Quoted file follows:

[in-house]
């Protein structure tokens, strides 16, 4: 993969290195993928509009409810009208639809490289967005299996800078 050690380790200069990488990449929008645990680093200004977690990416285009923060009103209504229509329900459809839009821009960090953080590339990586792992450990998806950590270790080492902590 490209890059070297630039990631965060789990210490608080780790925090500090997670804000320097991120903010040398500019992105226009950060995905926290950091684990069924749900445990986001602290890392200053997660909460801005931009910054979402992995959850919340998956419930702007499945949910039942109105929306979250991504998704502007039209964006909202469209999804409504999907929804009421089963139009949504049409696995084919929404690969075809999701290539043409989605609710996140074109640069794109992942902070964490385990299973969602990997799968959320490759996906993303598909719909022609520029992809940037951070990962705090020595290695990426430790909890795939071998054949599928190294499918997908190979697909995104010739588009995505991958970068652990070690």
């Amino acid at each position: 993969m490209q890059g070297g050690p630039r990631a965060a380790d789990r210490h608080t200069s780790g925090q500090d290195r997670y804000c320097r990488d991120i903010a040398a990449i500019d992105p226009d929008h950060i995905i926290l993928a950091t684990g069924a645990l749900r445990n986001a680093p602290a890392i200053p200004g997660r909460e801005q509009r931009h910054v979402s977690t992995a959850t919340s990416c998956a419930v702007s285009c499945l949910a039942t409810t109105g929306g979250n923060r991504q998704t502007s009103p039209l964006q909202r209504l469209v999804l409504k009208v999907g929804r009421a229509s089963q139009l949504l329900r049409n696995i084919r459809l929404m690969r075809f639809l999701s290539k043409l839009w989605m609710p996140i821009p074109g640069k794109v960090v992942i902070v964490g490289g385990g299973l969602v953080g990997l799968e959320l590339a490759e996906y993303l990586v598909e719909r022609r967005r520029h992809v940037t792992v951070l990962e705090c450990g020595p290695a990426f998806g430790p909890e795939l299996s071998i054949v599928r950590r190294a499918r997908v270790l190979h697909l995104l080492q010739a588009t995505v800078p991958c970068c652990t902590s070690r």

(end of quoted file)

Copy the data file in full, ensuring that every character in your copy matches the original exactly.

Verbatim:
[in-house]
């Protein structure tokens, strides 16, 4: 993969290195993928509009409810009208639809490289967005299996800078 050690380790200069990488990449929008645990680093200004977690990416285009923060009103209504229509329900459809839009821009960090953080590339990586792992450990998806950590270790080492902590 490209890059070297630039990631965060789990210490608080780790925090500090997670804000320097991120903010040398500019992105226009950060995905926290950091684990069924749900445990986001602290890392200053997660909460801005931009910054979402992995959850919340998956419930702007499945949910039942109105929306979250991504998704502007039209964006909202469209999804409504999907929804009421089963139009949504049409696995084919929404690969075809999701290539043409989605609710996140074109640069794109992942902070964490385990299973969602990997799968959320490759996906993303598909719909022609520029992809940037951070990962705090020595290695990426430790909890795939071998054949599928190294499918997908190979697909995104010739588009995505991958970068652990070690």
């Amino acid at each position: 993969m490209q890059g070297g050690p630039r990631a965060a380790d789990r210490h608080t200069s780790g925090q500090d290195r997670y804000c320097r990488d991120i903010a040398a990449i500019d992105p226009d929008h950060i995905i926290l993928a950091t684990g069924a645990l749900r445990n986001a680093p602290a890392i200053p200004g997660r909460e801005q509009r931009h910054v979402s977690t992995a959850t919340s990416c998956a419930v702007s285009c499945l949910a039942t409810t109105g929306g979250n923060r991504q998704t502007s009103p039209l964006q909202r209504l469209v999804l409504k009208v999907g929804r009421a229509s089963q139009l949504l329900r049409n696995i084919r459809l929404m690969r075809f639809l999701s290539k043409l839009w989605m609710p996140i821009p074109g640069k794109v960090v992942i902070v964490g490289g385990g299973l969602v953080g990997l799968e959320l590339a490759e996906y993303l990586v598909e719909r022609r967005r520029h992809v940037t792992v951070l990962e705090c450990g020595p290695a990426f998806g430790p909890e795939l299996s071998i054949v599928r950590r190294a499918r997908v270790l190979h697909l995104l080492q010739a588009t995505v800078p991958c970068c652990t902590s070690r």